3 – There was more discussion then in previous meeting. Unfortunately there was no one leading the discussion. Once we had a great discussion on going some one noticed we were on the wrong topic and that it was something that shouldn’t be discussed now. Some one in the group had the idea that positive events was supposed to be written above the time line and negative events below and some people thought you could write it anywhere. A facilitator would have helped.

Reflections

I am not going in to detail about my analysis of these observations and personal grading of the meeting. But I found the result of the different groups very interesting. I also wonder if the groups forming was a conscious action or an unconscious action. I think the difference in the groups depends on a few things:

  • the different personality types of each individual
  • and the amount of time people have known each
  • how well they know each other

In Group A the majority of the people have worked less than a year at the company and in Group B the majority of the people have been working for several years together.

Actions for next meeting:

For the next retrospective which will be in a month I am considering a few things that I might do. I haven’t yet decided. I also have a few reflections and a few decisions to make:

  • Should we keep the same groups next time ( It will probably no be the same any way. It might be that the same people can’t attend. I might decide this when I know who are attending next time)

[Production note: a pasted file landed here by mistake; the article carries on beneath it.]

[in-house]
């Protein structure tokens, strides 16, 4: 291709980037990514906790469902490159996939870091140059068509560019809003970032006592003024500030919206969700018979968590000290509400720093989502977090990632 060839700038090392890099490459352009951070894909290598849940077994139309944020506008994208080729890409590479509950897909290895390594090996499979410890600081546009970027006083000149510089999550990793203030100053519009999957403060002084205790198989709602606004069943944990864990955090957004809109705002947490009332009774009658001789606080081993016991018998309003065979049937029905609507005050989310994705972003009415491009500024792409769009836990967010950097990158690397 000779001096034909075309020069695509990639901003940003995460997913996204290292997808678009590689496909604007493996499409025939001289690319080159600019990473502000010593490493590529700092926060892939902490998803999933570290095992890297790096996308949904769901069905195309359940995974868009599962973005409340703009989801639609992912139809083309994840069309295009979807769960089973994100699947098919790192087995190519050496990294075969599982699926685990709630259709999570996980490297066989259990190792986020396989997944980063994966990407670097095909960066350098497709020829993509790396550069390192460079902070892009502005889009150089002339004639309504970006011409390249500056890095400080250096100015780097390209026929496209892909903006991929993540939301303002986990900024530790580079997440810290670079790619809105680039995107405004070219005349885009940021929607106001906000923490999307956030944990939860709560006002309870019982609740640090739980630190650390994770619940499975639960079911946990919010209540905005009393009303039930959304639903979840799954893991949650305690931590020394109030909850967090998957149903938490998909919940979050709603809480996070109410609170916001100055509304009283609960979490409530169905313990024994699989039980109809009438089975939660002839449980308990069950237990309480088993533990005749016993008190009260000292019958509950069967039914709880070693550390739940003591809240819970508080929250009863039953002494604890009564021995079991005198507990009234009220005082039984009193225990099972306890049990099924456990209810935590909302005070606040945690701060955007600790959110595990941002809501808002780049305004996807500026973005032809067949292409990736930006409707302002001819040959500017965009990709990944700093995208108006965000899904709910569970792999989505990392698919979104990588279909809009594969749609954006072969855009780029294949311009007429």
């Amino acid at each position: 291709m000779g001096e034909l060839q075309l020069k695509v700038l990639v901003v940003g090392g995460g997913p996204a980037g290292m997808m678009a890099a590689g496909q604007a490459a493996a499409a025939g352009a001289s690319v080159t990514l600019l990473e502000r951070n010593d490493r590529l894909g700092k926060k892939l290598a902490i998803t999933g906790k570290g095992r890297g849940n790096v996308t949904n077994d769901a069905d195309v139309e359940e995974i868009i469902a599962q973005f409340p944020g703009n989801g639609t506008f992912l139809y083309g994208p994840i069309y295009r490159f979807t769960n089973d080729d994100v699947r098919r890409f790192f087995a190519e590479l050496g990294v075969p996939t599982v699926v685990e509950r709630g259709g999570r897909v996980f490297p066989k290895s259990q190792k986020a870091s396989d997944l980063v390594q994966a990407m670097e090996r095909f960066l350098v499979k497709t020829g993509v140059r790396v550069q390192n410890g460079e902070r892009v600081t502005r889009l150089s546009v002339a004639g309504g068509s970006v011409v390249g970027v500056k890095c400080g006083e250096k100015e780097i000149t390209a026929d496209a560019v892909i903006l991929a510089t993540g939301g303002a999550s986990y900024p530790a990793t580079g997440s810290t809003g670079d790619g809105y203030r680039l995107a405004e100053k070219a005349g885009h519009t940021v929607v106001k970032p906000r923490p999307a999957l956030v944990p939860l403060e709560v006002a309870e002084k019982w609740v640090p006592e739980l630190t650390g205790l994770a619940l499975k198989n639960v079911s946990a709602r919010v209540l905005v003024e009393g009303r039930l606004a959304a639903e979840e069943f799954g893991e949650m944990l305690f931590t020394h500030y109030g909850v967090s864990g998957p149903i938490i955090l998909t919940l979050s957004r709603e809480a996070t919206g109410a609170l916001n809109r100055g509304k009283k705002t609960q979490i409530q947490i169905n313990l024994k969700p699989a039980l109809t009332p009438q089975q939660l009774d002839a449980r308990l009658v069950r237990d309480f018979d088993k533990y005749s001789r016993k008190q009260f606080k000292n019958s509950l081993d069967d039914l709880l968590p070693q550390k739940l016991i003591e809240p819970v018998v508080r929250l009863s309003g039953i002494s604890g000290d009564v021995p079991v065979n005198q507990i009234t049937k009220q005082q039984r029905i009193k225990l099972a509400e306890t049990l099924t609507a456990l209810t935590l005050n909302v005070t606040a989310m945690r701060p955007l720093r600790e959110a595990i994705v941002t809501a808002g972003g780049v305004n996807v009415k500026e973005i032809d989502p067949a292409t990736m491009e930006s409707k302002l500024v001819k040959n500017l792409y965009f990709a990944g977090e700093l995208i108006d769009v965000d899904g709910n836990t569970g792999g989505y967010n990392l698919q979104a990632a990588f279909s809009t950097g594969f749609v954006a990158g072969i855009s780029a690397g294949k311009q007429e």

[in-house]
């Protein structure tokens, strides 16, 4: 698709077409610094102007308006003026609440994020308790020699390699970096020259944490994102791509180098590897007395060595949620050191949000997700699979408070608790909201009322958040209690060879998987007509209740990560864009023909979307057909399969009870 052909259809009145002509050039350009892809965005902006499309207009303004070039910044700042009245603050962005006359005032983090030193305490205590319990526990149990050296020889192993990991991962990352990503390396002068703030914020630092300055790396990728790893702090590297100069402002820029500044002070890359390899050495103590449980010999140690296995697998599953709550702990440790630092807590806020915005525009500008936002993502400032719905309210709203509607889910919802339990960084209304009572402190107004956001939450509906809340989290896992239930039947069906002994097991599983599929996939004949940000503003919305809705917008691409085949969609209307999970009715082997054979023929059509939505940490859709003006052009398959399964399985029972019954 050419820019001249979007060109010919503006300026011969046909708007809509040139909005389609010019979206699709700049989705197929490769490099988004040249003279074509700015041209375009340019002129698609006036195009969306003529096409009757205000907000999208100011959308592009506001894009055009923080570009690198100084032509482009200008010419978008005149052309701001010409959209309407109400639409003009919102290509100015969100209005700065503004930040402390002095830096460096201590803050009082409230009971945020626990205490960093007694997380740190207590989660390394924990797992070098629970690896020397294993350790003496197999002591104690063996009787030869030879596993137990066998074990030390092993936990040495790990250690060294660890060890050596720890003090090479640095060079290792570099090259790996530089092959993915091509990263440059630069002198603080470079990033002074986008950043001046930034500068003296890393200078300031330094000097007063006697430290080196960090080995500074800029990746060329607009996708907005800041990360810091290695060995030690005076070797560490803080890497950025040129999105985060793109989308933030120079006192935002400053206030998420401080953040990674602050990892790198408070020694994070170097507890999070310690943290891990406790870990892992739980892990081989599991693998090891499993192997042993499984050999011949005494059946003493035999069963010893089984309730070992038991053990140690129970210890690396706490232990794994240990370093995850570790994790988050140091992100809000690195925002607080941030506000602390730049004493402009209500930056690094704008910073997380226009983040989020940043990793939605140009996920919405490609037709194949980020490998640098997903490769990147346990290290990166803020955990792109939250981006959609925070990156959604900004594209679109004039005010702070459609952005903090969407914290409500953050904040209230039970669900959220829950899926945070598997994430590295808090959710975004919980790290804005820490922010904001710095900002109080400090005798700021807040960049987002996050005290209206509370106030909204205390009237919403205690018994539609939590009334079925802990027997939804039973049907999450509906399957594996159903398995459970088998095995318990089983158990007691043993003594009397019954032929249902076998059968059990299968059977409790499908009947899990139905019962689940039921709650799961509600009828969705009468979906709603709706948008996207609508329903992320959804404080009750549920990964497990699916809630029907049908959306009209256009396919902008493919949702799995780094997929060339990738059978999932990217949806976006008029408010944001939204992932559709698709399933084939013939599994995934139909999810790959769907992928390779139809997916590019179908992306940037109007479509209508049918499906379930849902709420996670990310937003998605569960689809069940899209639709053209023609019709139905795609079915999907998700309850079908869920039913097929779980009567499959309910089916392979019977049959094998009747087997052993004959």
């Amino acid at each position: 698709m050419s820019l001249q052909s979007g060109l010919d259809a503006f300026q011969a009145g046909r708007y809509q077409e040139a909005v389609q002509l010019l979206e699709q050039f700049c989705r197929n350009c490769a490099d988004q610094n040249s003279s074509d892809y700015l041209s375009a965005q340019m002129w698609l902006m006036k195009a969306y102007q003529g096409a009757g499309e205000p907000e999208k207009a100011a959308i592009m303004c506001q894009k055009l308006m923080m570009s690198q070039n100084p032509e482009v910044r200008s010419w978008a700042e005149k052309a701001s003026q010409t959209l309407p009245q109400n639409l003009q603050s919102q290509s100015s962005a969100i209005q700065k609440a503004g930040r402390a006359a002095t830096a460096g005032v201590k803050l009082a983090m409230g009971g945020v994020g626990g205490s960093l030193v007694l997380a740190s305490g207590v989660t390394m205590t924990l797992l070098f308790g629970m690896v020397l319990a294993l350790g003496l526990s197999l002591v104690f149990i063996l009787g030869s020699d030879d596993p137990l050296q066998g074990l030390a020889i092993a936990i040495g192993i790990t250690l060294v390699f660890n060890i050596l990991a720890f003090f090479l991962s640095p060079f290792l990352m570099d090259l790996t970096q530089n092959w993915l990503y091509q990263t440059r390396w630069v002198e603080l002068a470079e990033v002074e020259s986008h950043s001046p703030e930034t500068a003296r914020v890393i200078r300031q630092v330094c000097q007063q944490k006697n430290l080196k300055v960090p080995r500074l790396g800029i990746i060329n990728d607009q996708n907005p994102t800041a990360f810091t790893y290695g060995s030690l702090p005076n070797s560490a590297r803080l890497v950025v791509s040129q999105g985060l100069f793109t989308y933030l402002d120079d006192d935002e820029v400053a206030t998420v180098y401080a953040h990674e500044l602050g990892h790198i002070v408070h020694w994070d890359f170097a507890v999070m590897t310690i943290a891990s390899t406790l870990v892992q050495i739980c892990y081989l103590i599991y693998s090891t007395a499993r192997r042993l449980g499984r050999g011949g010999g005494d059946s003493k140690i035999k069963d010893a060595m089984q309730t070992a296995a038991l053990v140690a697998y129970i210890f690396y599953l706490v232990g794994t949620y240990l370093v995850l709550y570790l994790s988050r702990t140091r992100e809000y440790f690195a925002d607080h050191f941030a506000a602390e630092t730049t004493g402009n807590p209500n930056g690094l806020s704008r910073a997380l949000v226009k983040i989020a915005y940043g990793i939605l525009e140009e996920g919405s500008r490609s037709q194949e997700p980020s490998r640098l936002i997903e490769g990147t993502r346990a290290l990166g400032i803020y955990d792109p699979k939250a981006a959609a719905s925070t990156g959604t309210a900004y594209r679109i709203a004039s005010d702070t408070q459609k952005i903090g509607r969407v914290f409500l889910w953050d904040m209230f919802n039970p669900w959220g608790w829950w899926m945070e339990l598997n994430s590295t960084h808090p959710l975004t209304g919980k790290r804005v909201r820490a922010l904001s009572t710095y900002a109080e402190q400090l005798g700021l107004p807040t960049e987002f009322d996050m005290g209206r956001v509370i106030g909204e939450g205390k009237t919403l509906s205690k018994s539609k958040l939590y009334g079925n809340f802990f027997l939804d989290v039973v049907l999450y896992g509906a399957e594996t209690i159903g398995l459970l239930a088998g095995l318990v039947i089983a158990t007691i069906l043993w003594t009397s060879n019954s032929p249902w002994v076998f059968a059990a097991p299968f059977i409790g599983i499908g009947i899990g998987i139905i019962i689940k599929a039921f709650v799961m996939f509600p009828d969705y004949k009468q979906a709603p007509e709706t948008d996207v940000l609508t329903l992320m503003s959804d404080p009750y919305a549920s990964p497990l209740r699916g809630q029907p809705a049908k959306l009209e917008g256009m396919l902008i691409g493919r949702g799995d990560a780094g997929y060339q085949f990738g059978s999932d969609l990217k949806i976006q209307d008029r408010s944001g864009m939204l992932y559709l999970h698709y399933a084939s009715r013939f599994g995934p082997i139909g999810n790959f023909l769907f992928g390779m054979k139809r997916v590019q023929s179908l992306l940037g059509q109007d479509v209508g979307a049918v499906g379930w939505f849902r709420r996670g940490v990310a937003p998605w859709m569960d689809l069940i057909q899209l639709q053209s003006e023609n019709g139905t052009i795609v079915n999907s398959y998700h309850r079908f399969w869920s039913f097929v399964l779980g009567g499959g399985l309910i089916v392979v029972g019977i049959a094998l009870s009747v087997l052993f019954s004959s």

• Should the groups be smaller, maybe break in to 3 groups?
  • Should I let people decide in how to group within certain limits?
  • Should I try to facilitate? Though it will be difficult to facilitate several groups at the same time. If some one else in the group facilitates they won’t be part of the discussions.
  • Should I try to set up some more “rules” then what is stated on the board. For example decide on how to facilitate your own group. How to keep the discussion ongoing before starting.
  • Should I facilitate or just observe?

What I will do:

  • Get pens in different colors to make the board more colorful. It might increase the writing on the board.
  •  I’m keeping the facilitator role to facilitate the exchange of information in between the groups, to keep track of time and make sure we retro the retro (ROTI).
  • If I decide to observe, which is what I would prefer to do I need to define my method to make better observations. I will time box time spent on each team. I will choose a few specific things to observe.
  • During ROTI I will also ask the participants who rated the meeting balanced something that I have totally forgotten about.